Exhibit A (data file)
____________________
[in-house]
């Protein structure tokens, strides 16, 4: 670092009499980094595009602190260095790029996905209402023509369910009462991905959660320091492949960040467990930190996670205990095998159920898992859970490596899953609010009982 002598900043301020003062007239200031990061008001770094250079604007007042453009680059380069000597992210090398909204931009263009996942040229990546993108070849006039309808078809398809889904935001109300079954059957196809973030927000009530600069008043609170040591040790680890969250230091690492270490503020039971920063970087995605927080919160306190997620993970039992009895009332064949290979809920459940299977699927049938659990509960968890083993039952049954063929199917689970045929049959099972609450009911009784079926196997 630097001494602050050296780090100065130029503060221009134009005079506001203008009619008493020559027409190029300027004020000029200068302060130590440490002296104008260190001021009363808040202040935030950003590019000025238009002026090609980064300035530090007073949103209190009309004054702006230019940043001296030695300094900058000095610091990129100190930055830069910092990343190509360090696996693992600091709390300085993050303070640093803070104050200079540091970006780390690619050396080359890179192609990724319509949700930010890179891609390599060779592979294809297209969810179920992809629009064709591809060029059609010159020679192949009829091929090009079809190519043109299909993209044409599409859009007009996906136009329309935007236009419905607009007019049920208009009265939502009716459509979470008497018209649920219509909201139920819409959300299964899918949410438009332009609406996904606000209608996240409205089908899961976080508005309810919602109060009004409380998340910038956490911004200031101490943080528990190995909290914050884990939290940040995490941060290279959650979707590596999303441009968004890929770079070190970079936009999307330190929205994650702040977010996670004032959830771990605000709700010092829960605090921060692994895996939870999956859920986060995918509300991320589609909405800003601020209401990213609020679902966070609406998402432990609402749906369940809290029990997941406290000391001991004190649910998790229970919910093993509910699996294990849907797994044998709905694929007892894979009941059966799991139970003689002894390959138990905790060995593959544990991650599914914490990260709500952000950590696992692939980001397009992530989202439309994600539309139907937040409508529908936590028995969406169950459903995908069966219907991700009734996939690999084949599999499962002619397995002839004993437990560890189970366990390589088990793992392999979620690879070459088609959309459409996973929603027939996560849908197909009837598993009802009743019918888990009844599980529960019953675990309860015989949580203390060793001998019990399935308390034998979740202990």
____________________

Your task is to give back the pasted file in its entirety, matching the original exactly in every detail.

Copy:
[in-house]
């Protein structure tokens, strides 16, 4: 670092009499980094595009602190260095790029996905209402023509369910009462991905959660320091492949960040467990930190996670205990095998159920898992859970490596899953609010009982 002598900043301020003062007239200031990061008001770094250079604007007042453009680059380069000597992210090398909204931009263009996942040229990546993108070849006039309808078809398809889904935001109300079954059957196809973030927000009530600069008043609170040591040790680890969250230091690492270490503020039971920063970087995605927080919160306190997620993970039992009895009332064949290979809920459940299977699927049938659990509960968890083993039952049954063929199917689970045929049959099972609450009911009784079926196997 630097001494602050050296780090100065130029503060221009134009005079506001203008009619008493020559027409190029300027004020000029200068302060130590440490002296104008260190001021009363808040202040935030950003590019000025238009002026090609980064300035530090007073949103209190009309004054702006230019940043001296030695300094900058000095610091990129100190930055830069910092990343190509360090696996693992600091709390300085993050303070640093803070104050200079540091970006780390690619050396080359890179192609990724319509949700930010890179891609390599060779592979294809297209969810179920992809629009064709591809060029059609010159020679192949009829091929090009079809190519043109299909993209044409599409859009007009996906136009329309935007236009419905607009007019049920208009009265939502009716459509979470008497018209649920219509909201139920819409959300299964899918949410438009332009609406996904606000209608996240409205089908899961976080508005309810919602109060009004409380998340910038956490911004200031101490943080528990190995909290914050884990939290940040995490941060290279959650979707590596999303441009968004890929770079070190970079936009999307330190929205994650702040977010996670004032959830771990605000709700010092829960605090921060692994895996939870999956859920986060995918509300991320589609909405800003601020209401990213609020679902966070609406998402432990609402749906369940809290029990997941406290000391001991004190649910998790229970919910093993509910699996294990849907797994044998709905694929007892894979009941059966799991139970003689002894390959138990905790060995593959544990991650599914914490990260709500952000950590696992692939980001397009992530989202439309994600539309139907937040409508529908936590028995969406169950459903995908069966219907991700009734996939690999084949599999499962002619397995002839004993437990560890189970366990390589088990793992392999979620690879070459088609959309459409996973929603027939996560849908197909009837598993009802009743019918888990009844599980529960019953675990309860015989949580203390060793001998019990399935308390034998979740202990």